If you study one of our bioscience degrees, it opens up a diverse range of opportunities. It could be lab research, fieldwork or even further study in a dedicated postgraduate study programme. If you’re interested in focusing on a bioscience career or further study related to the subject, you’ll need the right information about your options.
Here are the next steps: explore the career and study options for bioscience students.
Postgraduate study options
After graduation, there are many options available for further study. These could be in scientific, science-related or even in non-scientific fields.
Postgraduate study can begin straight after graduation or even a few years after, giving you time to find other work experience and save some money. It’s completely your choice.
Some employers require potential employees to have completed specific postgraduate courses, which will usually be included in the job advertisement. Alternatively, you could also use Prospects to discover what kind of course you need for a specific role. In some cases, employers will even fund these types of course, although this isn't common.
Master’s degrees can be taken any time after graduation. They typically take one year if studied full-time and allow you to specialise in a particular scientific field. For bioscience students at Newcastle University, this means you could study a Biosciences MPhil, Medical and Molecular Biosciences, Medical Sciences or Molecular Microbiology. These are just some of the courses on offer, as there are many more that are open to you.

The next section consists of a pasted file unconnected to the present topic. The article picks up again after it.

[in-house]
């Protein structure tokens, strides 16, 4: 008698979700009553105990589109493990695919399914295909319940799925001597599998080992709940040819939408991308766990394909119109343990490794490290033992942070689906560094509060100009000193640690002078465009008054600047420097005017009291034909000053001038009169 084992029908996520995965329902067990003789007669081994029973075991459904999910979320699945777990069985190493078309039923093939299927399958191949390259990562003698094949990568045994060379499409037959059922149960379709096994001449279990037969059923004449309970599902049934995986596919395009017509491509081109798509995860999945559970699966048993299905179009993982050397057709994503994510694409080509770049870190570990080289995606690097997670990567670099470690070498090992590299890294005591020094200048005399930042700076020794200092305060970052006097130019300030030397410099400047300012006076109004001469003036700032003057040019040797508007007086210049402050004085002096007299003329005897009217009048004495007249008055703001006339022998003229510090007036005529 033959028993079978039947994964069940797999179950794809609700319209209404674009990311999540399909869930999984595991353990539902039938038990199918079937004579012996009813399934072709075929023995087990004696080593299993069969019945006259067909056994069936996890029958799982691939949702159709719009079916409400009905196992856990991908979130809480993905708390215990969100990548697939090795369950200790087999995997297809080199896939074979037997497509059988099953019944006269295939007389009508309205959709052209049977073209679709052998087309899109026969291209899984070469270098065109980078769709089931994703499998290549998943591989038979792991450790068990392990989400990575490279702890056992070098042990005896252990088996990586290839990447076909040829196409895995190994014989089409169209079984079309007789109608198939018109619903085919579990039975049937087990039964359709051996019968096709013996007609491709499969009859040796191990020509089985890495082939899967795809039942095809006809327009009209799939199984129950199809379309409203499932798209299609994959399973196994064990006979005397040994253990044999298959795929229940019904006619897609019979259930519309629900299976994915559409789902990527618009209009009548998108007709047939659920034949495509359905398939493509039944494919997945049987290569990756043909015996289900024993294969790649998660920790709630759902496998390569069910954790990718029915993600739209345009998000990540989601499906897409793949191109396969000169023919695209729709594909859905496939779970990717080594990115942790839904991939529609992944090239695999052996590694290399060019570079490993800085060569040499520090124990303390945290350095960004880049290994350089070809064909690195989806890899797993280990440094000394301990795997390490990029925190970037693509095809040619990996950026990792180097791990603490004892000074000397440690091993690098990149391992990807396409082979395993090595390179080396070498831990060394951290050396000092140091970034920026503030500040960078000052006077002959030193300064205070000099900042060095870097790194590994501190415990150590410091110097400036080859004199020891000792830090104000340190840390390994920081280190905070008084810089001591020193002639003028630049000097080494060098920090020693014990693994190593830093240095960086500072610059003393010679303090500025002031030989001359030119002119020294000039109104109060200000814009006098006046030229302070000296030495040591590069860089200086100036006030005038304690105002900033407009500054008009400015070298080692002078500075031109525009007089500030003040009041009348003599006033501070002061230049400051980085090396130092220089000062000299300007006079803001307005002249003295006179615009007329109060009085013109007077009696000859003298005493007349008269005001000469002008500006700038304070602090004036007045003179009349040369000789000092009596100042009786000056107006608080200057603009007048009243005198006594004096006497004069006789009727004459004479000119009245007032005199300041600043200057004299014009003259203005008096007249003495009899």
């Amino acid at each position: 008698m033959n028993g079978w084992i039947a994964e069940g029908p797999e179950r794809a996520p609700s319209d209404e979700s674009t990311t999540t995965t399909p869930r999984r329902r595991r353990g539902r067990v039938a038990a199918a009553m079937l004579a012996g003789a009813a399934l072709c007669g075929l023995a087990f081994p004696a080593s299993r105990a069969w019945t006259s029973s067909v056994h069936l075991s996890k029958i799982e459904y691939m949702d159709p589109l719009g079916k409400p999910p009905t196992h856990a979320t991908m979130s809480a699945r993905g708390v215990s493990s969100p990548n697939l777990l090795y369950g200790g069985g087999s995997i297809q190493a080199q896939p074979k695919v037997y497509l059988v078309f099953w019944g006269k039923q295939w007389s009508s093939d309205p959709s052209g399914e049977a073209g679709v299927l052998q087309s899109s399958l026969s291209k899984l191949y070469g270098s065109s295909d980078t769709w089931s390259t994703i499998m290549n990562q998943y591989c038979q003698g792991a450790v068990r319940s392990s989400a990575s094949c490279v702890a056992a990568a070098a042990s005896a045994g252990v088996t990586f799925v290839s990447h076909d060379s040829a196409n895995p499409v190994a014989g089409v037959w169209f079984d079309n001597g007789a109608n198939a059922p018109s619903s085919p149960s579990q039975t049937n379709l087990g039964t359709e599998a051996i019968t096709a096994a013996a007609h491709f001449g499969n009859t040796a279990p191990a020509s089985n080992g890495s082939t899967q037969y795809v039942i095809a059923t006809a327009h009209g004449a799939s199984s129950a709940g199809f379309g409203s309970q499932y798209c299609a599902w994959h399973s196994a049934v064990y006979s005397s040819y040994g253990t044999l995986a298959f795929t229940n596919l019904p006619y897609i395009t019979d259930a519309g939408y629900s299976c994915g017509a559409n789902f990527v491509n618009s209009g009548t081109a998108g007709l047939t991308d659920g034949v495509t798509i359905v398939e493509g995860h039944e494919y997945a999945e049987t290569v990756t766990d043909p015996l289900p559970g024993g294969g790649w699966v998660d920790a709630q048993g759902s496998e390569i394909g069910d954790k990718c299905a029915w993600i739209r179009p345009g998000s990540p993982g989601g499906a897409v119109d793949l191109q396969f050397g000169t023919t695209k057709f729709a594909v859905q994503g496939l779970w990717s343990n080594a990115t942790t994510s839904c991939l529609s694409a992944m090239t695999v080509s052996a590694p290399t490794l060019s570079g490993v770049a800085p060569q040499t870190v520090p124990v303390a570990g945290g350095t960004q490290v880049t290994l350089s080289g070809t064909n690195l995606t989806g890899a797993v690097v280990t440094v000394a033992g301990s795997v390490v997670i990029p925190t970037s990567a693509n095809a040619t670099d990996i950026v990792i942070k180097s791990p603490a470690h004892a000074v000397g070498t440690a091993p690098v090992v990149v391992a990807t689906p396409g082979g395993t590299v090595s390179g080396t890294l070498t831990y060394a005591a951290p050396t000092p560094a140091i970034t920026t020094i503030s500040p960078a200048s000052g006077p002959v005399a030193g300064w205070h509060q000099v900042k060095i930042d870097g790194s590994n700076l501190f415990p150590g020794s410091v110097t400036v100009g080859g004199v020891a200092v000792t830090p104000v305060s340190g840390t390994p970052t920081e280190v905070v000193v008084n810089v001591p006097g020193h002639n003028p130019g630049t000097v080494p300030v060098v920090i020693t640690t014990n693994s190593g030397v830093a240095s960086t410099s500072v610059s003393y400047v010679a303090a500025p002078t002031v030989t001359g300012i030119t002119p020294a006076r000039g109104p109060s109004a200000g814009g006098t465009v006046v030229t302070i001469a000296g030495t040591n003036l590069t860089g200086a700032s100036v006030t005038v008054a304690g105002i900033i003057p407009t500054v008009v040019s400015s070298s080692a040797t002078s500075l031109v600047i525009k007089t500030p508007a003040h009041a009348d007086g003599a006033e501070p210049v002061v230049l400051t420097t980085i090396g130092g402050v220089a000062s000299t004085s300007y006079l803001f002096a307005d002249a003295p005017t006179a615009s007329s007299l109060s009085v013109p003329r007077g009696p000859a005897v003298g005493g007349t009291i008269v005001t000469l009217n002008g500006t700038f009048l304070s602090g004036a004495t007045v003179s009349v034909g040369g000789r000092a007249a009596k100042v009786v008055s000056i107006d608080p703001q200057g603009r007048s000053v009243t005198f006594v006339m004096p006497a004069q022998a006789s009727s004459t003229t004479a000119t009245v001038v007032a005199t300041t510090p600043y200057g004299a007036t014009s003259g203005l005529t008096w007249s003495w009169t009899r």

Whatever you choose depends on what you’d like to study or career path you’d like to follow.
You can explore more master’s degrees on our ‘Find a Degree’ page.
PhDs usually last from three to four years if studied full-time. They’re typically required degrees to have if you want a career in academic research. A PhD typically includes one large piece of original research, which is created as a thesis.
PhD programmes also include training and other responsibilities which mirror the type of work you’d have in a full-time job. For example, you could experience working as a research assistant, a teaching assistant, lab demonstration or even the grading of other students’ work.
This is done so that you can develop your transferable skills. These skills could be ones that focus on analysis and research, teamwork, leadership and management, planning and organisation and communication skills.
At Newcastle University, we have many options for PhD study. Our Biosciences PhD might interest bioscience students who want to further develop their knowledge and experience in this field. It’s a three year course when studied full-time and is divided into four research themes.
A lot of research needs to be done before applying to study a PhD programme. For example when considering a PhD, you must also think about which academic supervisor is right for you, as his or her research group will need to match what you want.